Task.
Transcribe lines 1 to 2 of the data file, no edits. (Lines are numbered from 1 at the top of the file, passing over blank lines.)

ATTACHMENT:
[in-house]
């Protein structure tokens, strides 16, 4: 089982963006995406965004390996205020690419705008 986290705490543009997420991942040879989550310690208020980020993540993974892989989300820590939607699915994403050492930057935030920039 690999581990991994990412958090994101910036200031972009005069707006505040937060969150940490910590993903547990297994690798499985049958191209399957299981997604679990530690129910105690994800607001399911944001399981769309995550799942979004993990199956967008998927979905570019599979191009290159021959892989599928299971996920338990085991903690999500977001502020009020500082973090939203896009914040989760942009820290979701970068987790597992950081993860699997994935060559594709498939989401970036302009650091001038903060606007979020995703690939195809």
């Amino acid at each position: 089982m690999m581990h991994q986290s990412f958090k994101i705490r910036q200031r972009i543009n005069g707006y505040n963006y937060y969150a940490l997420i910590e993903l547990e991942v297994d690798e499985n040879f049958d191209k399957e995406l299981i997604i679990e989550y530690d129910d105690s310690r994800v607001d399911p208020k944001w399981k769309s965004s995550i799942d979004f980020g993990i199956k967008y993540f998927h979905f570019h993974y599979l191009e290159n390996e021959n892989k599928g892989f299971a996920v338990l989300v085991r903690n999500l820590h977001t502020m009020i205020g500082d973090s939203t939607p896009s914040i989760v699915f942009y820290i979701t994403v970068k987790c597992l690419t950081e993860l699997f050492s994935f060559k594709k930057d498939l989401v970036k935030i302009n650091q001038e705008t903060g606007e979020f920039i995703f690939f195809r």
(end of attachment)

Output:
[in-house]
């Protein structure tokens, strides 16, 4: 089982963006995406965004390996205020690419705008 986290705490543009997420991942040879989550310690208020980020993540993974892989989300820590939607699915994403050492930057935030920039 690999581990991994990412958090994101910036200031972009005069707006505040937060969150940490910590993903547990297994690798499985049958191209399957299981997604679990530690129910105690994800607001399911944001399981769309995550799942979004993990199956967008998927979905570019599979191009290159021959892989599928299971996920338990085991903690999500977001502020009020500082973090939203896009914040989760942009820290979701970068987790597992950081993860699997994935060559594709498939989401970036302009650091001038903060606007979020995703690939195809």